- Class I Felonies: Class I felonies can result in 3 and a half years and prison and/or the same fines as Class H felonies.
Many crimes fall under the umbrella of a felony conviction, but the severity of the crimes that can be classified as felonies ranges from relatively serious to extremely serious. However, this does not necessarily impact the social or professional consequences of felony convictions, as the public still looks at all felonies as negative markers towards the overall quality of a person.
The Impact of a Felony Conviction on Your Life
Although the sentences associated with felony convictions are enough to change a person’s life forever, there are other societal and professional consequences that can last past the duration of the sentence. Here are some of the aspects of your life that can be changed drastically by a felony conviction:
- Voting: Felons lose the right to vote until they have completed the sentence they received for the felony they convicted. That means a felon with a Class A conviction will never be able to vote again.
- Bearing Arms: A person convicted of a felony can never legally carry a firearm again, even for hunting. In fact, if a felon is caught with a firearm, that is a felony itself.
- Jury Duty: Convicted felons cannot serve on jury duty until they have completed their sentence.
- Employment: A felony will show up on your employment record and the law does not prevent employers from asking about the criminal history of their applicants. An employer may be able to deny you the job, especially if the felony you were convicted of directly relates to the tasks the job requires. You may even become ineligible for professional licenses.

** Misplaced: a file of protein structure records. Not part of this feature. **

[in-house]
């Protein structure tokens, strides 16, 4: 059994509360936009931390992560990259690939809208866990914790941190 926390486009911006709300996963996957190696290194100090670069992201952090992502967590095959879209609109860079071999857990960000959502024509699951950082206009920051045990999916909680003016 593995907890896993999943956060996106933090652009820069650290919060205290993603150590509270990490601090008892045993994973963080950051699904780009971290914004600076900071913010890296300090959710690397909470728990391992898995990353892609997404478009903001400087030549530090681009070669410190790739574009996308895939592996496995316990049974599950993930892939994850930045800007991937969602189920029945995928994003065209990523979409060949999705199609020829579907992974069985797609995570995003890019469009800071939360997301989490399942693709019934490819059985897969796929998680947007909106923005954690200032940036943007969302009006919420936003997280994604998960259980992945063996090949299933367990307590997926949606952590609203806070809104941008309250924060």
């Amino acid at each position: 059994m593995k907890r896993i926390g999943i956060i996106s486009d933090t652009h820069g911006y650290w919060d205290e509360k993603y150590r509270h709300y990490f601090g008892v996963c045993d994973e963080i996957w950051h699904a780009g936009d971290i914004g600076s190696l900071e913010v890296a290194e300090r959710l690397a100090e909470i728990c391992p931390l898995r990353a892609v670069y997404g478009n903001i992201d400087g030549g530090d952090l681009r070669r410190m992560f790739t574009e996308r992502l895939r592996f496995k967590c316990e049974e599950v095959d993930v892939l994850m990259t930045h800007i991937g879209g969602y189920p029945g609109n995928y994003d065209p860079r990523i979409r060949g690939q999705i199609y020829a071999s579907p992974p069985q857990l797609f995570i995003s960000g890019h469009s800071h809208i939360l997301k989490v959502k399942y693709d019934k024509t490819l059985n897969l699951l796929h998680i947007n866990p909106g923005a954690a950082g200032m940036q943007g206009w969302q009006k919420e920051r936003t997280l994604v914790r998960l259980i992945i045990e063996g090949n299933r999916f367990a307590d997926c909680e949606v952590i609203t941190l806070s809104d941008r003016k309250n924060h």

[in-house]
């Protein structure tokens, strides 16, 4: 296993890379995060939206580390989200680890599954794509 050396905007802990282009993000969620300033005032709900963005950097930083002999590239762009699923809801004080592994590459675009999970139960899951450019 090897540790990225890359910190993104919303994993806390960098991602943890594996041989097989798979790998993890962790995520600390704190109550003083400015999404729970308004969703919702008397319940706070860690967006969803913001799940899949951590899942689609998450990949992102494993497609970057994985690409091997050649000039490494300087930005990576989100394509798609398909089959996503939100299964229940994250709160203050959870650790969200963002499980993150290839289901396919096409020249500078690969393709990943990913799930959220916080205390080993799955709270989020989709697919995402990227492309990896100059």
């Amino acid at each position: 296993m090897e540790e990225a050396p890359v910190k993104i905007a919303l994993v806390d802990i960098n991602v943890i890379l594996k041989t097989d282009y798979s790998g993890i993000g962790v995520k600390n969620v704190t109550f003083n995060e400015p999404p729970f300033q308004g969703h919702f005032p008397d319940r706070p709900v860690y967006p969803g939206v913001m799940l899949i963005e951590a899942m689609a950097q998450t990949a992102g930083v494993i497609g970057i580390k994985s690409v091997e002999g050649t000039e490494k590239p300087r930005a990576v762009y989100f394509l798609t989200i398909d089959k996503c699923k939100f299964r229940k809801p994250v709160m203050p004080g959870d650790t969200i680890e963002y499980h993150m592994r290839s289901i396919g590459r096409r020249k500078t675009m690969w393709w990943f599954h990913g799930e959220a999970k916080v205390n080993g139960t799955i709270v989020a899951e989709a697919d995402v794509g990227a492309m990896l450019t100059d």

Drug offenses have especially tough consequences. If convicted of a drug related felony, you cannot receive federal financial aid for a certain duration of time, depending on the severity of your conviction. You may also become ineligible for federal welfare benefits, such as federally subsidized housing and healthcare.
Reducing a Felony Conviction
Although facing a felony conviction is extremely intimidating and might leave you feeling hopeless, there are some legal strategies that can be tried to potentially lower your conviction to something less serious, like a misdemeanor. If you plead guilty or no contest to a felony accusation, you could potentially receive a more lenient sentence. Arrangements like these are sometimes favored by prosecutors and the court system (depending on the severity of what you’ve been accused of) because they save a significant amount of time. Another benefit of this arrangement is that you have some level of control over the outcome of your case. Plea agreements take away the risk of a more severe jury sentencing.
Contact a Lawyer Today
If you are facing a felony conviction, becoming educated about the process and understanding the potential outcomes will be helpful during your case. At the Law Offices of Christopher J. Cherella, Attorney Cherella provides clients with expert legal services backed by over 20 years of experience in litigation. His experience ranges from simple infractions to high-level felonies, and each of his clients is treated with respect and dignity regardless of the accusations against them. Contact him today at (414) 882-8382 or via his contact page.